In light of its role in mitochondrial energy generation, CoQ10 supplementation has been evaluated in a variety of patient populations with fatigue. It has clearly been demonstrated to improve the symptoms of weakness and fatigue in the rare patient with inherited defects in CoQ10 biosynthesis.[24,25] As described, CoQ10 may have beneficial effects on dyspnea and exercise tolerance—cardiac fatigue—in patients with congestive heart failure and/or cardiomyopathy.[11,29,30] However, conflicting data exist regarding the effect of CoQ10 on fatigue in a normal population. Cooke et al described a trend towards an increased time to exhaustion following 2 weeks of CoQ10 intake. A number of other placebo-controlled studies have failed to demonstrate an improvement in physical functioning in similar trained and untrained populations.[32–36]
What Is the Evidence Related to CoQ10 and Cancer?
During cancer treatment, many patients experience flavor aversions, particularly to meat, and may not be able to consume adequate amounts of dietary CoQ10. In addition, antineoplastic therapy may have a direct impact on CoQ10 synthesis.
Unfortunately, clinical and epidemiologic investigations of CoQ10 in cancer are limited and the few studies that have been reported have involved small numbers of participants. Importantly, the incidence of CoQ10 deficiency has been found to be significantly higher in cancer patients than in healthy controls.CoQ10 deficiency has also been reported in women diagnosed with breast cancer. In a study conducted in 200 women hospitalized for breast cancer surgery, a CoQ10 deficiency was noted in patients with both malignant and nonmalignant breast lesions. In contrast, CoQ10 deficiency at baseline was not observed in a prospective, placebo-controlled trial of CoQ10 administration in women with breast cancer and self-reported fatigue who were receiving adjuvant chemotherapy. Additionally, Folkers et al reported reductions of total CoQ10 levels in patients with myeloma. The importance of potential CoQ10 deficiencies in these patients is unclear, however.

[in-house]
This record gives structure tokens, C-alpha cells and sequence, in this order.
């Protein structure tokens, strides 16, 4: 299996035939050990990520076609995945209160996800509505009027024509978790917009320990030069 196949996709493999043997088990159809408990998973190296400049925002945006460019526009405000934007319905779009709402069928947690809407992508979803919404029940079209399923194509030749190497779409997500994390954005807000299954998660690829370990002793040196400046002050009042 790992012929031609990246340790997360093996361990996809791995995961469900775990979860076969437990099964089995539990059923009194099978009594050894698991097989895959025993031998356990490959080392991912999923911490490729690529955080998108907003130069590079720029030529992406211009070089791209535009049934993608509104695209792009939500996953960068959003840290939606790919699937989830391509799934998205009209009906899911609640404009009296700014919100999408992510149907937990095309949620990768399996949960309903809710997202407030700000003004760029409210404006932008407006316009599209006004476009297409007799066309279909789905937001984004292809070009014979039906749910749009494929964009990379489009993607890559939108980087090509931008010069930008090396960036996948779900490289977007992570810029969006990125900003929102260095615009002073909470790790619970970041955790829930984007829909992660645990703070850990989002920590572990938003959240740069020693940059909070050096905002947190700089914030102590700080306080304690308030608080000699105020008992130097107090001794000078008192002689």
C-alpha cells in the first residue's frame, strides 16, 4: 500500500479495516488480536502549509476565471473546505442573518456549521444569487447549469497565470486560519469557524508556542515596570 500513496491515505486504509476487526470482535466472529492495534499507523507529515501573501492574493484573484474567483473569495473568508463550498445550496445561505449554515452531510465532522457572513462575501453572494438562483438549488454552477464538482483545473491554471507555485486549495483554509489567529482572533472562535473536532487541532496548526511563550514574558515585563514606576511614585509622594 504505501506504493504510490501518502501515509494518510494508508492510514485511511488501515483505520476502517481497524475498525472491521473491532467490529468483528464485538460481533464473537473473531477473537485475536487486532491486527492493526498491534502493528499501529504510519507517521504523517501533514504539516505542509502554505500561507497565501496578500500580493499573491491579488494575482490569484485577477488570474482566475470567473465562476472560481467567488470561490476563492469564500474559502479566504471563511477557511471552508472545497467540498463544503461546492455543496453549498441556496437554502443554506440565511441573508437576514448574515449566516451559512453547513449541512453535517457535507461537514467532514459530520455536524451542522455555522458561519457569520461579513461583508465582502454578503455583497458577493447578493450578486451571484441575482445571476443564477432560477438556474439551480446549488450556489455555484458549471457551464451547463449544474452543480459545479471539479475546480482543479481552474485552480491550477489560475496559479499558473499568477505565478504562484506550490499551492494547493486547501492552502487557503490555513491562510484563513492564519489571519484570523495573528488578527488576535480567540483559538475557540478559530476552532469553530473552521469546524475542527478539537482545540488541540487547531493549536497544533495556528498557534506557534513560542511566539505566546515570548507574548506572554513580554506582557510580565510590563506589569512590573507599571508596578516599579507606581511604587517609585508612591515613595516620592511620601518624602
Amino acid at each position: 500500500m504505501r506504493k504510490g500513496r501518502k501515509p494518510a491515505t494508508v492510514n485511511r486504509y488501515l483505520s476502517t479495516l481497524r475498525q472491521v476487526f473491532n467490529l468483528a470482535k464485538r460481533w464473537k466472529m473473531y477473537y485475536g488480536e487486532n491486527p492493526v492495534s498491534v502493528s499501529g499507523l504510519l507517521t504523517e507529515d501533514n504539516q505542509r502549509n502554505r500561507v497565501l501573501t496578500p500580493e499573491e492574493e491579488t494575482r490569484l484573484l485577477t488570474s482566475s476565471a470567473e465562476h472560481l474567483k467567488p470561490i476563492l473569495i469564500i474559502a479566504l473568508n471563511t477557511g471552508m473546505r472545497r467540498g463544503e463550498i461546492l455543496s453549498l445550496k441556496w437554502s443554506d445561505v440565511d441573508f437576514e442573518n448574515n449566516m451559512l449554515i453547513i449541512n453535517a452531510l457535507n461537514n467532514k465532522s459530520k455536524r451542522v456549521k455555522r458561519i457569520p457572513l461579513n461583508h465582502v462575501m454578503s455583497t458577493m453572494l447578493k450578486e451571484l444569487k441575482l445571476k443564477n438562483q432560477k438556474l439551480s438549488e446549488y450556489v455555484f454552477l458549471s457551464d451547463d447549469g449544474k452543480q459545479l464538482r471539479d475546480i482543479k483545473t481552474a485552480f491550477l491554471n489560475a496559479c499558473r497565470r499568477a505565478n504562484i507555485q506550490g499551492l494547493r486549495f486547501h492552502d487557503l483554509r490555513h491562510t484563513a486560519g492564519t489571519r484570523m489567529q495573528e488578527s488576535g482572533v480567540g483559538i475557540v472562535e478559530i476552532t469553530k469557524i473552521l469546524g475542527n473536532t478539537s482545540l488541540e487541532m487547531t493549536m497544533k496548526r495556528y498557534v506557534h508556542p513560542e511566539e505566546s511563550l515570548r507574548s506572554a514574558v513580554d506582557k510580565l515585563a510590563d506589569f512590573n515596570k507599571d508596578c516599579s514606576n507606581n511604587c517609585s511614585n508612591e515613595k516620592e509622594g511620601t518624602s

Of some concern is the finding reported from the largest epidemiologic evaluation of CoQ10, in which investigators described a positive association between higher prediagnostic levels of CoQ10 and breast cancer risk in postmenopausal women. In contrast, Rusciani et al reported an association between low CoQ10 levels and metastasis and progression of melanoma, while Palan et al reported an inverse association between cervical intraepithelial neoplasia and cervical cancer with circulating levels of CoQ10.[40,41]
A number of trials have evaluated the ability of CoQ10 supplementation to ameliorate or prevent cardiotoxicity in patients receiving anthracycline chemotherapy. Iarussi et al reported a protective effect for CoQ10 on left ventricular global function during anthracycline therapy in a prospective, randomized, controlled trial in 20 children.
Okuma et al described no changes in QRS voltage or QTc duration in a heterogeneous group of 39 patients receiving CoQ10 along with doxorubicin-containing chemotherapy, whereas decreased QRS voltage and lengthened QTc duration was seen in a 41-patient control group.
Until recently, no published data existed on the effects of CoQ10 on fatigue in patients with cancer. As a result, we performed a prospective, randomized, double-blind, placebo controlled study of Co-Q10 in women with breast cancer and self-reported fatigue while receiving adjuvant chemotherapy. Between 2004 and 2009, a total of 236 women were enrolled.
Treatment arms were well balanced with respect to age, performance status, ethnicity, and planned chemotherapy. At 24 weeks, there were no significant differences between the CoQ10 and placebo arms on the POMS-Fatigue, FACIT-Fatigue, or FACT-Breast subscales despite sustained increases in serum CoQ10 levels in treated patients. No serious adverse events were noted. Therefore, these data provide no support for an effect of CoQ10 supplementation on fatigue in newly diagnosed breast cancer patients.